Digital transformations are happening in most industries, and freight forwarding is no exception. Digital freight forwarders use technology to coordinate and control the transportation of goods.
Digital freight forwarders have many strengths, including:
- Greater ability to measure and meet supply and demand
- Opportunities to improve efficiency
- Increased ability to centralise and analyse data
- Automation and simplification of tasks
The global digital freight forward market is expected to grow at an average rate of 23% over the next few years, according to Allied Market Research. It started at just USD 2.92 billion in 2020 and will reach $22.9 billion in 2030. This equals over 8% of the total global freight forwarding market, with 2023 being a key year for innovation and growth.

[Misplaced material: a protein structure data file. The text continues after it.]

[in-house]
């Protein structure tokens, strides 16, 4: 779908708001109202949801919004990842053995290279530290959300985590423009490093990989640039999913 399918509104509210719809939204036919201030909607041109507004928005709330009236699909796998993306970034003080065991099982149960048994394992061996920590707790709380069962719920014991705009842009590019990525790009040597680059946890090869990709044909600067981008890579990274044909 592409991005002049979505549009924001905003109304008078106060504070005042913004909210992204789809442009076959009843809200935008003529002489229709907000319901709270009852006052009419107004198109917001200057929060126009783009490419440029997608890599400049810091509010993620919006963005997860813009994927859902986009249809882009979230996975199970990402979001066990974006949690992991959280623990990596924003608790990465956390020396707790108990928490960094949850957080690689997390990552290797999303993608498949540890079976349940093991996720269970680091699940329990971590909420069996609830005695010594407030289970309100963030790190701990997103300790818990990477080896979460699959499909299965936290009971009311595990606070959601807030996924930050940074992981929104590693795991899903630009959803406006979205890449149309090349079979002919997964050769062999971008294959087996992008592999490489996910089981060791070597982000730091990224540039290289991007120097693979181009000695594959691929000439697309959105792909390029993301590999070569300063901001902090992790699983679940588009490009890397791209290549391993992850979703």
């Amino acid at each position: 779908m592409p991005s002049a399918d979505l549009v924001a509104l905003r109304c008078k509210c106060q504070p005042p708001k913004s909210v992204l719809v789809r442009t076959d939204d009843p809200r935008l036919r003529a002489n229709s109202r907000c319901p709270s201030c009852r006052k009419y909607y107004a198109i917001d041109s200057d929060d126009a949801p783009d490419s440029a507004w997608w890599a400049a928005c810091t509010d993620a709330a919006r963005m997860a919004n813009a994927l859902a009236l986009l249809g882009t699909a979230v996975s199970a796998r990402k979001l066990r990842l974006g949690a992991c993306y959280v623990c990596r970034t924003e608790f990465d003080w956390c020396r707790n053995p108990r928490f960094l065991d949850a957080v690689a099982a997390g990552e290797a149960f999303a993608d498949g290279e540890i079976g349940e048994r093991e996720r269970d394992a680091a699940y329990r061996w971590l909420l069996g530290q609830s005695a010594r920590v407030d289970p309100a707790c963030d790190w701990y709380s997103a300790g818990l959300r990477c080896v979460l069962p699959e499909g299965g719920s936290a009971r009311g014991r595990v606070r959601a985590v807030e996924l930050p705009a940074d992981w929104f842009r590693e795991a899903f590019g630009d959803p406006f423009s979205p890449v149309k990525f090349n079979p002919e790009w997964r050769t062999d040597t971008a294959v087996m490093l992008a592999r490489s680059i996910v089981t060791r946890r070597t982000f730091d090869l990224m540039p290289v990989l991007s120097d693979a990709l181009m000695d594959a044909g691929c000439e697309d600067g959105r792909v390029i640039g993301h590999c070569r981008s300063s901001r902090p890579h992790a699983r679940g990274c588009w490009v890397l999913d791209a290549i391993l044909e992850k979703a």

The growing importance of digital freight forwarding may also contribute to more consolidation in the industry, with companies seeking to increase their technological capabilities.
Overcoming challenges and seizing opportunities in 2023
The worst disruptions of recent years appear to be behind the freight forwarding companies. The Sea Intelligence consultancy recently reported that, in the absence of unexpected disruptions, shipping strains will return to normal by March 2023. But, as old challenges fade, new ones will take their place. Understanding freight forwarding industry trends and being prepared for all scenarios by prioritising supply chain resilience and agility will be part of the solution.
2023 will be a year unlike any other for the freight forwarding industry and one that will require being ready for any challenge.